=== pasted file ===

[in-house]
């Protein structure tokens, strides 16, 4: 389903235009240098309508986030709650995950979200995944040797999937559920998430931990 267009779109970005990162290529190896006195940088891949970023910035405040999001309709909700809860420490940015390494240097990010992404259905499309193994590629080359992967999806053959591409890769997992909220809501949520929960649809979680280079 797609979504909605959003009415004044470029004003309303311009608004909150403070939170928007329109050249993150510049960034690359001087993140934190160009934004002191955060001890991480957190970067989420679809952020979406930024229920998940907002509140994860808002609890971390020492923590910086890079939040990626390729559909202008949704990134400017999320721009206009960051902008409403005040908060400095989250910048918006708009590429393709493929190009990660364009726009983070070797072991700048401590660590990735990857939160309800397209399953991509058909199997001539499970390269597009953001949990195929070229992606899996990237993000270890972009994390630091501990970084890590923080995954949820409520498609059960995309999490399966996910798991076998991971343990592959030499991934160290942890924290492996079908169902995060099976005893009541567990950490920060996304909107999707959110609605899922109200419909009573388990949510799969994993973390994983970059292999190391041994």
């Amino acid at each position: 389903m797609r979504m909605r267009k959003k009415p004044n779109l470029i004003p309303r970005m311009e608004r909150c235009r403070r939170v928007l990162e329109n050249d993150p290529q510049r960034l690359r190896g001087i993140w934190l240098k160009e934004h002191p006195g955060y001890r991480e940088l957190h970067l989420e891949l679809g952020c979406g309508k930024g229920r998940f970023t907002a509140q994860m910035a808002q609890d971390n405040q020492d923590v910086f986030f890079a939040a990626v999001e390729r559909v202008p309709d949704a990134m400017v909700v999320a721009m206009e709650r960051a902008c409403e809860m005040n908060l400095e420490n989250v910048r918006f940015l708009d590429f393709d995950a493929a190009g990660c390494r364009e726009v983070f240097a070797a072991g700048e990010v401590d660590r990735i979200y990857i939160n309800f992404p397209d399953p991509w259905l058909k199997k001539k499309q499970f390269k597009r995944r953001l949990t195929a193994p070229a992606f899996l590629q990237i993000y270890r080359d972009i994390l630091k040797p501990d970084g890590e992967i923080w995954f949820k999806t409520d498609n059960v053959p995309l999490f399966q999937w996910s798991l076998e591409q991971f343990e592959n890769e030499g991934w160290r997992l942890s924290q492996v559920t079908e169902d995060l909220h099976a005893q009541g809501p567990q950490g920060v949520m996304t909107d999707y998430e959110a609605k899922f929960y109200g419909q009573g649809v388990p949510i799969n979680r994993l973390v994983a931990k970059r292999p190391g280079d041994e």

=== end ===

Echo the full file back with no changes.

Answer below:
[in-house]
């Protein structure tokens, strides 16, 4: 389903235009240098309508986030709650995950979200995944040797999937559920998430931990 267009779109970005990162290529190896006195940088891949970023910035405040999001309709909700809860420490940015390494240097990010992404259905499309193994590629080359992967999806053959591409890769997992909220809501949520929960649809979680280079 797609979504909605959003009415004044470029004003309303311009608004909150403070939170928007329109050249993150510049960034690359001087993140934190160009934004002191955060001890991480957190970067989420679809952020979406930024229920998940907002509140994860808002609890971390020492923590910086890079939040990626390729559909202008949704990134400017999320721009206009960051902008409403005040908060400095989250910048918006708009590429393709493929190009990660364009726009983070070797072991700048401590660590990735990857939160309800397209399953991509058909199997001539499970390269597009953001949990195929070229992606899996990237993000270890972009994390630091501990970084890590923080995954949820409520498609059960995309999490399966996910798991076998991971343990592959030499991934160290942890924290492996079908169902995060099976005893009541567990950490920060996304909107999707959110609605899922109200419909009573388990949510799969994993973390994983970059292999190391041994």
């Amino acid at each position: 389903m797609r979504m909605r267009k959003k009415p004044n779109l470029i004003p309303r970005m311009e608004r909150c235009r403070r939170v928007l990162e329109n050249d993150p290529q510049r960034l690359r190896g001087i993140w934190l240098k160009e934004h002191p006195g955060y001890r991480e940088l957190h970067l989420e891949l679809g952020c979406g309508k930024g229920r998940f970023t907002a509140q994860m910035a808002q609890d971390n405040q020492d923590v910086f986030f890079a939040a990626v999001e390729r559909v202008p309709d949704a990134m400017v909700v999320a721009m206009e709650r960051a902008c409403e809860m005040n908060l400095e420490n989250v910048r918006f940015l708009d590429f393709d995950a493929a190009g990660c390494r364009e726009v983070f240097a070797a072991g700048e990010v401590d660590r990735i979200y990857i939160n309800f992404p397209d399953p991509w259905l058909k199997k001539k499309q499970f390269k597009r995944r953001l949990t195929a193994p070229a992606f899996l590629q990237i993000y270890r080359d972009i994390l630091k040797p501990d970084g890590e992967i923080w995954f949820k999806t409520d498609n059960v053959p995309l999490f399966q999937w996910s798991l076998e591409q991971f343990e592959n890769e030499g991934w160290r997992l942890s924290q492996v559920t079908e169902d995060l909220h099976a005893q009541g809501p567990q950490g920060v949520m996304t909107d999707y998430e959110a609605k899922f929960y109200g419909q009573g649809v388990p949510i799969n979680r994993l973390v994983a931990k970059r292999p190391g280079d041994e």